Take the Big Bang theory. When astronomers first discovered that the galaxy clusters were expanding away from each other, they did not assume that the expansion traced back to a single point as some presuppositional mandate. They assumed an inflationary model only in order to test the predictions that would be made by such a hypothesis: namely, that a hot dense universe consistent with the observed expansion would have released a uniform blackbody glow that would still be visible now at ~2-7 K in the microwave spectrum. When 3.7 K glow was discovered (and, now photographed at length), it became obvious that their “assumption” (that is, their hypothesis) had been correct.
Or take ice core dating. Creationists argue that scientists assume constant ice core deposition rates because they are forced to do so by a presuppositional commitment to uniformitarianism, but this claim is false. Scientists do not assume constant deposition rates; rather, they entertain the possibility of constant deposition rates in order to test that assumption: if the ice layers are indeed annual, then carbon dating of the first 30,000 layers or so will confirm this assumption, ash layers will show up at certain points based on the estimated age of volcanic eruptions, and long-term temperature variations will show up every 100,000 layers to match the known precession cycle of Earth’s orbital eccentricity. If the assumption (hypothesis) of annual deposition is correct, then the pattern of temperature will exactly match isotope variations in completely independent sources, like seafloor foram layers. And they do.
I do not know whether Dr. Mortenson has seen the following figure (Figure 1), or if he would have recognized it if he did. It is the layer-by-layer temperature variation in the Vostok ice cores, set alongside the layer-by-layer oxygen isotope variation from fossilized plankton samples buried in the seafloor.
Figure 1. Upper curve: oxygen isotope variation in fossilized plankton buried in the seafloor, as a function of time in thousands of years before the present. Lower curve: temperature variation in unrelated ice cores. Extracted from http://en.wikipedia.org/wiki/File:M[…]andCores.png.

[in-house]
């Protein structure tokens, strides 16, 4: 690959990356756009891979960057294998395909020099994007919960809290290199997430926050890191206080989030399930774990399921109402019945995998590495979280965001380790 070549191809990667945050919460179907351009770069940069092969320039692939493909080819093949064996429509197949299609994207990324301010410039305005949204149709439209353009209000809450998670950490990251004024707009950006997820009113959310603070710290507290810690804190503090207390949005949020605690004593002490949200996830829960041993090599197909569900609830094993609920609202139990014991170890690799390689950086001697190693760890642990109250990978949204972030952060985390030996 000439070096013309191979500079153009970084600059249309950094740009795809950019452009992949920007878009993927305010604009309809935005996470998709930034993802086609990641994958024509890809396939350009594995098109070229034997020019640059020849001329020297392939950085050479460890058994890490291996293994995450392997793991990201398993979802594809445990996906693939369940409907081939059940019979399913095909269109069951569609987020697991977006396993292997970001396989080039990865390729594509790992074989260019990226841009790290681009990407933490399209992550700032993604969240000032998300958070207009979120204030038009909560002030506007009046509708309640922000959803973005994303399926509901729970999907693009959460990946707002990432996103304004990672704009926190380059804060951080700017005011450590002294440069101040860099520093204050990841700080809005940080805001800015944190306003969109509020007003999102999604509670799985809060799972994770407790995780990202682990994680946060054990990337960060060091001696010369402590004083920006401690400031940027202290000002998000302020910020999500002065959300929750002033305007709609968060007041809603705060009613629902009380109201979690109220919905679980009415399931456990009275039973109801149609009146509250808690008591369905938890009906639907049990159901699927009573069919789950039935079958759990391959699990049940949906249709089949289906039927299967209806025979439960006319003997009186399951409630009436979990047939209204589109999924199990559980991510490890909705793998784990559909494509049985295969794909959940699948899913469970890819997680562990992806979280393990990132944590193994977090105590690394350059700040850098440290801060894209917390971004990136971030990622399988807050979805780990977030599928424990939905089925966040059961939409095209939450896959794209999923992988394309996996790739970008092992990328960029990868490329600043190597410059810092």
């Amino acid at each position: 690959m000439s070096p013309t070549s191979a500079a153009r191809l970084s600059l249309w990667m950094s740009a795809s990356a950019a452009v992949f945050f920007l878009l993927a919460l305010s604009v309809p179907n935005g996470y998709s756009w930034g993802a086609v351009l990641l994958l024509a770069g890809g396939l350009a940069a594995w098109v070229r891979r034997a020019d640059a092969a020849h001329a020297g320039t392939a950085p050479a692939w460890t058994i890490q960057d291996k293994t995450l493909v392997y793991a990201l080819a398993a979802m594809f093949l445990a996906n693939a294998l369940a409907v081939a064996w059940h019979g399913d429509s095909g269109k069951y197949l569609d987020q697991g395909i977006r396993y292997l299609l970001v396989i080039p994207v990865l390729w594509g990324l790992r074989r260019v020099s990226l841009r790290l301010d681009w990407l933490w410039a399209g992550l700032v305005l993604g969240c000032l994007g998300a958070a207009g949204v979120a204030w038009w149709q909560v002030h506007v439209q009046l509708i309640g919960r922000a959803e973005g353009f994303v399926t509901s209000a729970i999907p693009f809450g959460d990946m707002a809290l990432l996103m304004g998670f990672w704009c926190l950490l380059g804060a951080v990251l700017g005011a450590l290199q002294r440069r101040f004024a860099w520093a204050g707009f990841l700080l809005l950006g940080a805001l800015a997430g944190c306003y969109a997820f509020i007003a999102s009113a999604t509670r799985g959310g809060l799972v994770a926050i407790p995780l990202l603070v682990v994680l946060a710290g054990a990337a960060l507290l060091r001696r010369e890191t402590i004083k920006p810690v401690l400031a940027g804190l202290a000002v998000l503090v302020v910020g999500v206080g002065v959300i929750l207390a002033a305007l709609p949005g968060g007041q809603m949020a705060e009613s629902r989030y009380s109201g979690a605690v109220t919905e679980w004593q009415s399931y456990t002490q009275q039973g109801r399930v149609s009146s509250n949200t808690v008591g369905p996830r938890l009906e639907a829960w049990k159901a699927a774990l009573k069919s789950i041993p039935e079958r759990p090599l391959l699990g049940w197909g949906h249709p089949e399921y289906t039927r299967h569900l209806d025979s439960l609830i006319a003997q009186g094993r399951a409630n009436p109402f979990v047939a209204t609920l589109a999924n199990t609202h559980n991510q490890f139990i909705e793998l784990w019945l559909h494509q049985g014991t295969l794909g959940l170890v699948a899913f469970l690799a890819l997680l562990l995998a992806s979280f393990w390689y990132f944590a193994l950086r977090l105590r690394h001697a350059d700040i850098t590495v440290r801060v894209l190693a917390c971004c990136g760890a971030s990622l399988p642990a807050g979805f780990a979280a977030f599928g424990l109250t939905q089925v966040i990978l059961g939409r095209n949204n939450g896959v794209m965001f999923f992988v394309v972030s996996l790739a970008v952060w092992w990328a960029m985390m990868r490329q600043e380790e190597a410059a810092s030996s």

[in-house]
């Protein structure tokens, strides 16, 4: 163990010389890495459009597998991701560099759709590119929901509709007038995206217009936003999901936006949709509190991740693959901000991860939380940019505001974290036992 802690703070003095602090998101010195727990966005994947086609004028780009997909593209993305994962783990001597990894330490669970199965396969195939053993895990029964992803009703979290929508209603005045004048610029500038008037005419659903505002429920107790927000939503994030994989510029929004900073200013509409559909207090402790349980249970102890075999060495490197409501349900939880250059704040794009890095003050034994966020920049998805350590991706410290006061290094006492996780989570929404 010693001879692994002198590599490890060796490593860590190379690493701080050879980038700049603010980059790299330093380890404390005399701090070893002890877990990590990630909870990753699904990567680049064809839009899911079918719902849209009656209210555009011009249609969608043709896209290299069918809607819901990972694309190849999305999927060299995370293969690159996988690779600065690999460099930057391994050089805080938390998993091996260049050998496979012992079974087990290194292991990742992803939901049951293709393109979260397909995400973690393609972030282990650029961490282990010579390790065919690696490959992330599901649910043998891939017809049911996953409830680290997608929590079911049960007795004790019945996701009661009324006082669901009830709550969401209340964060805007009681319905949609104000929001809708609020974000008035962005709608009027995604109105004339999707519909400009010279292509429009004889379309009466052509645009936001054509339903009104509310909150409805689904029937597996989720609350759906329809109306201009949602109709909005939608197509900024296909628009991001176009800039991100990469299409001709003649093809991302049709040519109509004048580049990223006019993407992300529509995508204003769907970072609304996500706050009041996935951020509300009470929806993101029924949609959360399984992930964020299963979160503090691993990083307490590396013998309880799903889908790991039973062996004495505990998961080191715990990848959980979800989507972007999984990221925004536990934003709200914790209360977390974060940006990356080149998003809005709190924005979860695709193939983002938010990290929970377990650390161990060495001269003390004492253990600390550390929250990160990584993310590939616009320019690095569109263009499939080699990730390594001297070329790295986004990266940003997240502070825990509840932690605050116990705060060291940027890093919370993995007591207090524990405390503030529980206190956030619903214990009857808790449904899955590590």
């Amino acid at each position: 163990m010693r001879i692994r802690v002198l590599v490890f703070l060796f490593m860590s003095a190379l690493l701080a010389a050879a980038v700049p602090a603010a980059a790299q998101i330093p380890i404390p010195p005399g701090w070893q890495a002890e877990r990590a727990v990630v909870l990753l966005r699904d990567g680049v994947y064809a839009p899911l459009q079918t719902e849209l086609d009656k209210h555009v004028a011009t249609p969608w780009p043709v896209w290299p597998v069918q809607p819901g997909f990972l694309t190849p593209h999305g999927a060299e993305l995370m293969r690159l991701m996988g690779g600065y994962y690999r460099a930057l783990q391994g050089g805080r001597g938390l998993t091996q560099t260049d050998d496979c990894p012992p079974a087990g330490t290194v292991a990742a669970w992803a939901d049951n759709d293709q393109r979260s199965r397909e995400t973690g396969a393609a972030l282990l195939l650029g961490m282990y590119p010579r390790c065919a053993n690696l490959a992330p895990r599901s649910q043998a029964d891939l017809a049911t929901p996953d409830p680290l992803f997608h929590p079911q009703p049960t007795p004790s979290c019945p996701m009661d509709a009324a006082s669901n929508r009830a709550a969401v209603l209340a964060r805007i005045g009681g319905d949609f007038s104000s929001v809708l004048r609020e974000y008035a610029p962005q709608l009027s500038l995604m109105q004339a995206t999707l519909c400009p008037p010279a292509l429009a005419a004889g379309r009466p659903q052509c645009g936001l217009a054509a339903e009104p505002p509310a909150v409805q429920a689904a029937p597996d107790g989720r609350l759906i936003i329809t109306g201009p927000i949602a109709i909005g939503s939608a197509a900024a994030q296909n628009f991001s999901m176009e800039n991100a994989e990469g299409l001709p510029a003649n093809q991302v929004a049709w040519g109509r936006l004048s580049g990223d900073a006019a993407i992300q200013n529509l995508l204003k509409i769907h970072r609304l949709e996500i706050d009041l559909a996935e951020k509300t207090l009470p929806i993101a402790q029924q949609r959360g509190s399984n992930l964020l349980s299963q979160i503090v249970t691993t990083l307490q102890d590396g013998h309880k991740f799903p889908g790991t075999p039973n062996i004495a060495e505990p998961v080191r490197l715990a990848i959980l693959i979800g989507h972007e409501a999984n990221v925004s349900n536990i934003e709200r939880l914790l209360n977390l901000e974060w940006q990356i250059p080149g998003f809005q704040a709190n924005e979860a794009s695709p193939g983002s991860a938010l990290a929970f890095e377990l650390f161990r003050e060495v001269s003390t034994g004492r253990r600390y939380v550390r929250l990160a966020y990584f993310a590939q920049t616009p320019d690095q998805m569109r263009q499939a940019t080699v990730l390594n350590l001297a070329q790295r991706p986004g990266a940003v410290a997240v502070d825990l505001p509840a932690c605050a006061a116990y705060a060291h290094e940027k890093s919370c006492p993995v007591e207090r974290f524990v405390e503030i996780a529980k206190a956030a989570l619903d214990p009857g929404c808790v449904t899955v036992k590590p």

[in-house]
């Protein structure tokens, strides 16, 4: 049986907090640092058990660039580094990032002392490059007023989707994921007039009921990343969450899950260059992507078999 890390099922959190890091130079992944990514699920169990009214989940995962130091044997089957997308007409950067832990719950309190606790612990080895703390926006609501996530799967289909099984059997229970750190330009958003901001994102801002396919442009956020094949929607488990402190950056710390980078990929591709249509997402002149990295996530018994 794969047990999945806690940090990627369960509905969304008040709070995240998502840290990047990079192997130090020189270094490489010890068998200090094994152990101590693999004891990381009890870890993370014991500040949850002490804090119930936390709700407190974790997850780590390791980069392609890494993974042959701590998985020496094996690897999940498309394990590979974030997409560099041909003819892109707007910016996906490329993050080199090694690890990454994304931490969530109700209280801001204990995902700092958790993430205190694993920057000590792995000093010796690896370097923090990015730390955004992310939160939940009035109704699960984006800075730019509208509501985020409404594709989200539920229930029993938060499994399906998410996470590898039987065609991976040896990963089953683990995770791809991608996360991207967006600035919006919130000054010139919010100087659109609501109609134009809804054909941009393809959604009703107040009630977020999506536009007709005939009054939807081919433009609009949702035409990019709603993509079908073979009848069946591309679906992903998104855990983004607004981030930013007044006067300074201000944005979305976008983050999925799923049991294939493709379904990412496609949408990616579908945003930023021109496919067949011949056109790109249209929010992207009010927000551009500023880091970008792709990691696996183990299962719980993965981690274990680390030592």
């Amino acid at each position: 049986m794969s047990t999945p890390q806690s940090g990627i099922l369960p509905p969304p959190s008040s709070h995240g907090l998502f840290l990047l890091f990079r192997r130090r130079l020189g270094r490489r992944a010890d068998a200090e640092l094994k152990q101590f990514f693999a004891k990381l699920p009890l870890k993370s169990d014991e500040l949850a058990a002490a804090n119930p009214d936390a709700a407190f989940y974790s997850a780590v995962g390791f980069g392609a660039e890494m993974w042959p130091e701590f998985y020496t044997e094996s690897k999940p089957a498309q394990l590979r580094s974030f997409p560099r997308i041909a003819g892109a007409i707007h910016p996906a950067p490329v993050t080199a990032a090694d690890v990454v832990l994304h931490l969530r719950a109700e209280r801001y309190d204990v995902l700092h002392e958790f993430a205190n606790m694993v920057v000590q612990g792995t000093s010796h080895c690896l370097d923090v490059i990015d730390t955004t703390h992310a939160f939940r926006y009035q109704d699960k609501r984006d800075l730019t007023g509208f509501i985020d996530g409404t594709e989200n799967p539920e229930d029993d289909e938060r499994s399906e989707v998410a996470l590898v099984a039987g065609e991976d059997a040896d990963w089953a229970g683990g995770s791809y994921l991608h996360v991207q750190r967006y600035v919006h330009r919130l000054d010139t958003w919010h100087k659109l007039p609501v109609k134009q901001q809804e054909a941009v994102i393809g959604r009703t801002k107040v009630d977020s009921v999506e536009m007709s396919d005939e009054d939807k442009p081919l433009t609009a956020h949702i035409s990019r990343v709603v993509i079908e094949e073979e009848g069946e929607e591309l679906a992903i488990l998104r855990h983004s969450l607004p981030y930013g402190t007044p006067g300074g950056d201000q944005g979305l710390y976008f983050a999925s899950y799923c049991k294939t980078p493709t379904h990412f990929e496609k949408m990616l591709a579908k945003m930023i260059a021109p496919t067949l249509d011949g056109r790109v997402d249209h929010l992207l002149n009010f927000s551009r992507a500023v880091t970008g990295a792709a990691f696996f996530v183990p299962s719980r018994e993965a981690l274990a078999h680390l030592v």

The insistent claim I had made all my life – that the assumptions of mainstream science were presuppositionally mandated commitments to uniformitarianism – is simply false! It could not be any more wrong. Unformitarian assumptions are testable; in fact, they exist in order to make predictions and be tested. And they are tested, and confirmed, and that is how theories are formed.
Does a low-temperature uniform glow from every corner of the universe prove that the universe started as a fiery ball of plasma 14 billion years ago? No, but the prediction of this glow’s existence, shape, and temperature based on real mathematical analysis twenty years in advance provides very convincing evidence in favor of that claim.
Is it possible for ice layers to be deposited more rapidly than once every year? Sure, but the prediction and discovery of 100,000-year cycles in the ice cores provides very convincing evidence that these particular layers were indeed annual.
Mainstream science does not require a philosophical assumption of uniformitarianism; rather it uses a speculative assumption of uniformitarianism and makes predictions based on those in individual cases. If the predictions do not pan out, the hypothesis is changed or discarded until a viable hypothesis may be found.
This notion that uniformitarianism is only assumed, never tested, is just plain wrong. Uniformitarian assumptions are tested every single time a new theory uses them to make predictions. That is how science works. It does not work like the caricature of Dr. Mortenson and other creationists.
About the author. Mr. MacMillan is a former creationist who wrote this article on Panda’s Thumb. He has a bachelor’s degree in physics.